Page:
Questions may arise around business continuity. Who’s left to manage the business? An estate? Family members? Other owners? What happens to the value of the deceased owner’s interest? A business valuation may help you make informed decisions about the future of the business.
From a tax perspective, it’s not uncommon to need a valuation to settle the deceased owner’s estate and provide adequate disclosure to the IRS.
5. An owner leaves
If an owner wants to leave the business, she has ownership interest to divest. Inevitably, people will begin asking “Who gets what?” The process is the same as when an owner dies.
The company’s governance documents may require establishing fair market value for the buy-out of the ownership interest. Who should determine fair market value? A qualified appraiser. Plus, the governance documents may require the owners to use a qualified appraiser for this job to ensure objectivity and accuracy.
Even if a valuation isn’t required by the company, it’s a good idea to have it done so the owners know that transactions are reasonable and transparent.
6. Adding owners
If you’re thinking about adding a new owner to the ownership team, a current business valuation will help you establish a reasonable buy-in price. Plus, you may be able to provide the prospective new owner with critical information about the company’s financials and operations. The valuation can help inspire deeper discussions between the current ownership team and the prospective owner.
And, an independent valuation can help resolve any misunderstanding about the value of the company and provide greater transparency to the new owner. The new owner may feel more confident about the buy-in because the value is validated. It’s not a random, unsupported number that current owners say ‘feels right or fair.’
The valuation plays a critical role in establishing a common understanding between owners about the business.
7. Securing financing
Do you have plans to grow your business? Open a new location? Launch a new product? Expand your existing facilities? Upgrade equipment to take it to the next level? You may need a lender or investor to give you the funds to make it happen.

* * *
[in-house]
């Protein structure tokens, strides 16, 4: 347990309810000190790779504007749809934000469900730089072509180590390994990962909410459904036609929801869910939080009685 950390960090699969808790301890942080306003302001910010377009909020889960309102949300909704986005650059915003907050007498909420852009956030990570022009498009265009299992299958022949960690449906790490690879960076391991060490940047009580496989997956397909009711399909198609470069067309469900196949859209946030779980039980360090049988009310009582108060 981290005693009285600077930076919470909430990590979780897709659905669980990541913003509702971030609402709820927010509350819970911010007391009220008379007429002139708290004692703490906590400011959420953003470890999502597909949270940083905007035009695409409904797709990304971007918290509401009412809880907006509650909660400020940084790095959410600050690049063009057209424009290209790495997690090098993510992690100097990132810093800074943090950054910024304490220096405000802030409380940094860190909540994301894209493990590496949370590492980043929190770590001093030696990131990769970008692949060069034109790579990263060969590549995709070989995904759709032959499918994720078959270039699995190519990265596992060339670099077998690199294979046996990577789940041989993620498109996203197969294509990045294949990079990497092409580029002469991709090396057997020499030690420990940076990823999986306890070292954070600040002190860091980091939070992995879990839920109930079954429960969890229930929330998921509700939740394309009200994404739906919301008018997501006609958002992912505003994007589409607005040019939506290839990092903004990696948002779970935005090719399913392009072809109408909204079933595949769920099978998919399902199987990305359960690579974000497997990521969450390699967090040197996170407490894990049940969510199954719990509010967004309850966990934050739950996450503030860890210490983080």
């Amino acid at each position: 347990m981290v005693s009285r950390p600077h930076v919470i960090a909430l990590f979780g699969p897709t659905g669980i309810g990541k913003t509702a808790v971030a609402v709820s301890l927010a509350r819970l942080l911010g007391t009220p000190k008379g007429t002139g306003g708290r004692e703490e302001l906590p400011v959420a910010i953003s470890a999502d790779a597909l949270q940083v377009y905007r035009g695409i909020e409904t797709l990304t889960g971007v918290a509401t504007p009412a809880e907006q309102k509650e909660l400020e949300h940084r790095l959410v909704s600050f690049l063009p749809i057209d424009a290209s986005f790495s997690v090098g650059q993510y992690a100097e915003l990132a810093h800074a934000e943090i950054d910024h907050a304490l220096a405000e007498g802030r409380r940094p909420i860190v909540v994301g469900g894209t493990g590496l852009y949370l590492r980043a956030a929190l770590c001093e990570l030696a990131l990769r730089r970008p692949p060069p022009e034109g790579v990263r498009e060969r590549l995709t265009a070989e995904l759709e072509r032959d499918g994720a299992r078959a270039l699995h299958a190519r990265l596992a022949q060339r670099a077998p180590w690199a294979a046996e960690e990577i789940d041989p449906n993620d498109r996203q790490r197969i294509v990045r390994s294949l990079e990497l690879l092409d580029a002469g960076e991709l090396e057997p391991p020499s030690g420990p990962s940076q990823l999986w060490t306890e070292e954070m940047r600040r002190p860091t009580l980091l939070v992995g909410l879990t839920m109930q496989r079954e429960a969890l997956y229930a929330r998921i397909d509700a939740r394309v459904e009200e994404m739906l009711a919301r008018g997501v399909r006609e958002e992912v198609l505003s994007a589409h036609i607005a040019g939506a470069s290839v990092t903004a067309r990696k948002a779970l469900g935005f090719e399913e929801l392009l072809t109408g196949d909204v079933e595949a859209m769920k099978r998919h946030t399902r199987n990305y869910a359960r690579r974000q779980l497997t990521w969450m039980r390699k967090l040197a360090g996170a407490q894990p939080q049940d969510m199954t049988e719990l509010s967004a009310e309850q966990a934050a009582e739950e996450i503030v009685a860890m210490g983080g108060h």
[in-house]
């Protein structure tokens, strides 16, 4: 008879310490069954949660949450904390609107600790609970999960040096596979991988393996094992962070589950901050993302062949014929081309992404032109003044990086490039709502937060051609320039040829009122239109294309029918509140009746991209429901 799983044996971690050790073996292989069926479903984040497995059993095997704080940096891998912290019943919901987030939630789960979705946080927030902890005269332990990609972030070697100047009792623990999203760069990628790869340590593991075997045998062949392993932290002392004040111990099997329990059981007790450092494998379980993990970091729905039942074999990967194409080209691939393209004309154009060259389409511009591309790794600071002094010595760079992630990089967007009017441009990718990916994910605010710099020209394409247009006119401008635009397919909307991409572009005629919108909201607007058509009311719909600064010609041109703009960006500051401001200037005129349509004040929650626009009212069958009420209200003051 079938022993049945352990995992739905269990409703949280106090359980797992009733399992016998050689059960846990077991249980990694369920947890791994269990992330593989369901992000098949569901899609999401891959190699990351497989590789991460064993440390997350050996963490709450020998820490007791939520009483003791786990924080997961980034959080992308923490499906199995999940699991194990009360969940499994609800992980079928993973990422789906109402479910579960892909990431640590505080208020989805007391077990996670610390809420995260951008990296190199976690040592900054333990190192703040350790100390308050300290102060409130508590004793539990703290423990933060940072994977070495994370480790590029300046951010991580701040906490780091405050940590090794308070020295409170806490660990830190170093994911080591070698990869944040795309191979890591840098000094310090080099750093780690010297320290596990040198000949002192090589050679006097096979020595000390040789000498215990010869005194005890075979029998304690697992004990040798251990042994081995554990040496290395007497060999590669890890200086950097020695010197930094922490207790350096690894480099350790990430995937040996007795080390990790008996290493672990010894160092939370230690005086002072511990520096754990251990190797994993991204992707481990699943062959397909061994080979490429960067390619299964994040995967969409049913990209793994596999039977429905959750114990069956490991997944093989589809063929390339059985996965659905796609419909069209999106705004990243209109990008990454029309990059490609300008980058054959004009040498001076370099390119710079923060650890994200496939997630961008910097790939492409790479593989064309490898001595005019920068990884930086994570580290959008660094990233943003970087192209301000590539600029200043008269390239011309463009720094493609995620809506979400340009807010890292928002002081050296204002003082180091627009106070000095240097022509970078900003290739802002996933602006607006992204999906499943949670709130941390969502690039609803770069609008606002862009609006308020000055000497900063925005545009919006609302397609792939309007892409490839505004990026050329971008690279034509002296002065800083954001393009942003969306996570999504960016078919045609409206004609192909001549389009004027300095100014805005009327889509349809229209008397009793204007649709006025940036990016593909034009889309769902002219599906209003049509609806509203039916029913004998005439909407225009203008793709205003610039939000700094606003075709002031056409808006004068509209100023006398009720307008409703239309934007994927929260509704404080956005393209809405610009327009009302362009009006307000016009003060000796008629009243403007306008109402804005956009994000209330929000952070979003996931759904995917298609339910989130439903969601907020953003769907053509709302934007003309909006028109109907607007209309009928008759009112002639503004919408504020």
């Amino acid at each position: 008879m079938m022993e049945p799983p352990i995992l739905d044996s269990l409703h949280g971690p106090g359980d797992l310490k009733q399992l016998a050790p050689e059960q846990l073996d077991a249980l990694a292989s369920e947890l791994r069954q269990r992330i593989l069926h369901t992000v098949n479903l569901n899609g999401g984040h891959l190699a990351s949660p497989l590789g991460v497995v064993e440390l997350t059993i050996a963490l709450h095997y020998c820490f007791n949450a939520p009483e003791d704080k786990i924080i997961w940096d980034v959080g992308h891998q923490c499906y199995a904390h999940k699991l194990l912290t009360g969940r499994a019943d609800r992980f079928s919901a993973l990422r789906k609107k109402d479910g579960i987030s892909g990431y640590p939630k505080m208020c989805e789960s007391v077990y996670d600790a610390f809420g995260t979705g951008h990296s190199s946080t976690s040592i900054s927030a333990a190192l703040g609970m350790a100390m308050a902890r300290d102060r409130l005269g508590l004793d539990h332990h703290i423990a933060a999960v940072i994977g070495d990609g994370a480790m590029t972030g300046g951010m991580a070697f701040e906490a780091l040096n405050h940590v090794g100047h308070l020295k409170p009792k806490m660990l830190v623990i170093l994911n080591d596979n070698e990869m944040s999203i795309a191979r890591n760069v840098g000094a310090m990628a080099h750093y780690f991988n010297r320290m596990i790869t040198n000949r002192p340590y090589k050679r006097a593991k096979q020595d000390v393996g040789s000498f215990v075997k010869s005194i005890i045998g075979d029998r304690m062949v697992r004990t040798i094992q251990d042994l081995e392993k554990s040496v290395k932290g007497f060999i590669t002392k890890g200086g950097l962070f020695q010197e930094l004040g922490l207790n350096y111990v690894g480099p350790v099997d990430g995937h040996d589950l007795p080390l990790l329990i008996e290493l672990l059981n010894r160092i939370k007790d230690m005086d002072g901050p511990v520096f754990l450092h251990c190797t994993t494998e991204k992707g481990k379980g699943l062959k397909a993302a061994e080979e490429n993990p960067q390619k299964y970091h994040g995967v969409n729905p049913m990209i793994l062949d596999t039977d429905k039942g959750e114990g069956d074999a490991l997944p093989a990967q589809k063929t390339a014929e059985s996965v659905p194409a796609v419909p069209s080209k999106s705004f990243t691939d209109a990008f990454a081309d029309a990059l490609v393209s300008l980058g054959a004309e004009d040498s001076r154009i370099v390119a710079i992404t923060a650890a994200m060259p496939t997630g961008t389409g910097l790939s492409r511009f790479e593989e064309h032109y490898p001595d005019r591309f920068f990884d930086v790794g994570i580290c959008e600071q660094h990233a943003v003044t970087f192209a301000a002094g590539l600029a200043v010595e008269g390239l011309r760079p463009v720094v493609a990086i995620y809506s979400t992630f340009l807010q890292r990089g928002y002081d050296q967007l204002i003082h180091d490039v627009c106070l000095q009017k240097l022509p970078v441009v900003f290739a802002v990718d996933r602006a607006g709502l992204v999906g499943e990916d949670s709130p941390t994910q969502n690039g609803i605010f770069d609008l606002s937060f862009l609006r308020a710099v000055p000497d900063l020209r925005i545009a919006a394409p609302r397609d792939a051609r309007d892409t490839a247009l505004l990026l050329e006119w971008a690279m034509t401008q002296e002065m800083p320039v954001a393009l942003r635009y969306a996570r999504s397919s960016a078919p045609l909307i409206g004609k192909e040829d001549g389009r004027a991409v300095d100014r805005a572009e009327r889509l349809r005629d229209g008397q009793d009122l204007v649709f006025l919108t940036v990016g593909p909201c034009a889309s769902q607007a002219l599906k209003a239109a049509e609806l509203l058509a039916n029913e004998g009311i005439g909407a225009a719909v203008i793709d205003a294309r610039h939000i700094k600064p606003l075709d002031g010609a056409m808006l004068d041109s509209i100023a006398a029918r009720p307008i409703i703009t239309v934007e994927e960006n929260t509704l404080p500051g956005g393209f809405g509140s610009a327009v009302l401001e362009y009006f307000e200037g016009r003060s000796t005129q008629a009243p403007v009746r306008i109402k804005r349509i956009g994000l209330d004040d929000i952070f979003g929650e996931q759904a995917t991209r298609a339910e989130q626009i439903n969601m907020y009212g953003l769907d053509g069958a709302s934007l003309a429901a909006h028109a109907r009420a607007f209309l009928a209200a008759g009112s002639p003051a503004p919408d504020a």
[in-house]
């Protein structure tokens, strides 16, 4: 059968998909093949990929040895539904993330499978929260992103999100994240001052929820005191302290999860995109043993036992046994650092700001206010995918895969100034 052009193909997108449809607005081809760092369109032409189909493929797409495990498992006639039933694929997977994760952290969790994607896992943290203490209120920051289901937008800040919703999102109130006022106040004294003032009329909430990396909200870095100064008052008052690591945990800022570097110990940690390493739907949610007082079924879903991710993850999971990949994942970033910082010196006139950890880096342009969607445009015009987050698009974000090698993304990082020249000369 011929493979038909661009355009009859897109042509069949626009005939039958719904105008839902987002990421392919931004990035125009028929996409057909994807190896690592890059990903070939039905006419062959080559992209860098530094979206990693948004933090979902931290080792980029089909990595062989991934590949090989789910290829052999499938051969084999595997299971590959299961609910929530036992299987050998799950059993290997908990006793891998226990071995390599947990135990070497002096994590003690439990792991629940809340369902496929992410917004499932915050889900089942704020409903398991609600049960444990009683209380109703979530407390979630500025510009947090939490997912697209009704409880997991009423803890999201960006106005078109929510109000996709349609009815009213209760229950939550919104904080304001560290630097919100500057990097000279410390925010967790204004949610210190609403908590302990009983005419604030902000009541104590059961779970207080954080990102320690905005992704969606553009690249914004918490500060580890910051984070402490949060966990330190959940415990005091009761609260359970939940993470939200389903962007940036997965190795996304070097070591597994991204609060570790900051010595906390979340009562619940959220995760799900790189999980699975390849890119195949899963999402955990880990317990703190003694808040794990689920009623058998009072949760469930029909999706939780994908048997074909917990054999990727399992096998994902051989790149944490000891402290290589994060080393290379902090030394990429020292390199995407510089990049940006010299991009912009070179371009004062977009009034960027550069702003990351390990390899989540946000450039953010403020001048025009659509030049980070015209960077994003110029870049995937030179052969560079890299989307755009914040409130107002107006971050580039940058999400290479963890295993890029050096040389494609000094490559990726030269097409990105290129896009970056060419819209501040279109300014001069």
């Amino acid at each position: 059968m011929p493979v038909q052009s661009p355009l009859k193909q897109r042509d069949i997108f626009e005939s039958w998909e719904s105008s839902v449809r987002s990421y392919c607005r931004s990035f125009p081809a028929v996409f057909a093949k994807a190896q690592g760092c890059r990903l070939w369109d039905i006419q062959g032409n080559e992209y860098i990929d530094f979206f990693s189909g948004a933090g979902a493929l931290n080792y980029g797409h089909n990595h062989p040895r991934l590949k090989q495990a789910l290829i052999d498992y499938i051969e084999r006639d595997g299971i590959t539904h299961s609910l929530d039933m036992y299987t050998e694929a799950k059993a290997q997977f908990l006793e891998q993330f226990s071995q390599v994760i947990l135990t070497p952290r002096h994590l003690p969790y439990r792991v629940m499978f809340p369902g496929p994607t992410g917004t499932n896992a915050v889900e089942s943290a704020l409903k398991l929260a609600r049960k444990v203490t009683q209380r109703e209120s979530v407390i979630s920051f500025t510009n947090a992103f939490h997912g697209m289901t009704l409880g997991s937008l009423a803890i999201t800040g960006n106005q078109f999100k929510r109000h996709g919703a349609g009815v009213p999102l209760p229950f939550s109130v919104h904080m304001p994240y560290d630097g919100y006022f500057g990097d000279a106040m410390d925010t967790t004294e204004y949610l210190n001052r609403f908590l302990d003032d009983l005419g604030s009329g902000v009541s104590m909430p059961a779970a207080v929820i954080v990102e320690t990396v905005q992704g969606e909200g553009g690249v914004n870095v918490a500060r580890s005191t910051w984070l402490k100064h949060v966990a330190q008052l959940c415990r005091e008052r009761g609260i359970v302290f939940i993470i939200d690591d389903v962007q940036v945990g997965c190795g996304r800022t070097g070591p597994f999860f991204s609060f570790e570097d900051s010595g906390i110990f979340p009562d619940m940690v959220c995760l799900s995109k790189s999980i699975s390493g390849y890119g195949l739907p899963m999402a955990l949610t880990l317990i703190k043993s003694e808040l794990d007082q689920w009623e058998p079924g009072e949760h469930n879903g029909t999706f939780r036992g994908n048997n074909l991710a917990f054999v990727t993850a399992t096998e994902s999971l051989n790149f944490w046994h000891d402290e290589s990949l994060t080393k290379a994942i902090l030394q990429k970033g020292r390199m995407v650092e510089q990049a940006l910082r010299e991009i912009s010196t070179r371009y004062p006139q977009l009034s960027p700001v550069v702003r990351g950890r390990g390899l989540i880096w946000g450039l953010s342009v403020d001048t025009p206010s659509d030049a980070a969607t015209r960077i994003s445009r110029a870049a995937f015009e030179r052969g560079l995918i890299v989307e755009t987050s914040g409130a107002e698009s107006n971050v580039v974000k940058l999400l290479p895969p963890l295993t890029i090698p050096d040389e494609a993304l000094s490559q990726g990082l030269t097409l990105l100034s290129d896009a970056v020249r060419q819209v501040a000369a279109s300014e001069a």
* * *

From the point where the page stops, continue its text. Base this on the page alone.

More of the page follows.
Presenting the lender or investor with an objective valuation will help them make their decision. Plus, the valuation can add credibility to your argument by showing how you compare to your competitors, highlighting areas for improvement, and more!
8. Growing your business
A business valuation exposes areas of growth, weakness, and risk. You can use these findings to create an effective growth strategy and set goals for your business. A valuation can be an excellent source of benchmarking for your company against its own past performance and competitors. It offers third-party insight into your business and may point out areas of risk and opportunity that you didn’t realize existed.
9. Insuring the business and its owners
If you obtain a valuation, you’ll know how much insurance you need to cover any life insurance buy-out agreements. Or, if a natural disaster hits or your business is damaged in any way, you’ll know how much you can claim. It’s a smart way to protect your business. Plus, it’ll help reduce workload and stress if an unfortunate event does occur.
10. Estate planning and other transfers
A valuation is necessary when transferring shares via gifts, making transfers to certain trusts, or using stock-based compensation. To plan for these transfers, you’ll need a recent business valuation. In addition, there are significant reporting requirements that require valuations.
A business valuation is a powerful asset when you’re experiencing any type of business disruption – good or bad. It can help you make the right choices that align with your goals and needs. But, don’t think you have to wait for a problem to arise to hire a valuation professional! Be strategic and consistent. Use a valuation as a measurement tool. Consider having a valuation done with some regularity. See how the value of the business changes, find new areas of risk or improvement, and use the appraisal as a compass for your business.
Originally published 9/27/2017. Updated 7/21/2021.
Are you wondering if you need a business valuation? Let’s talk!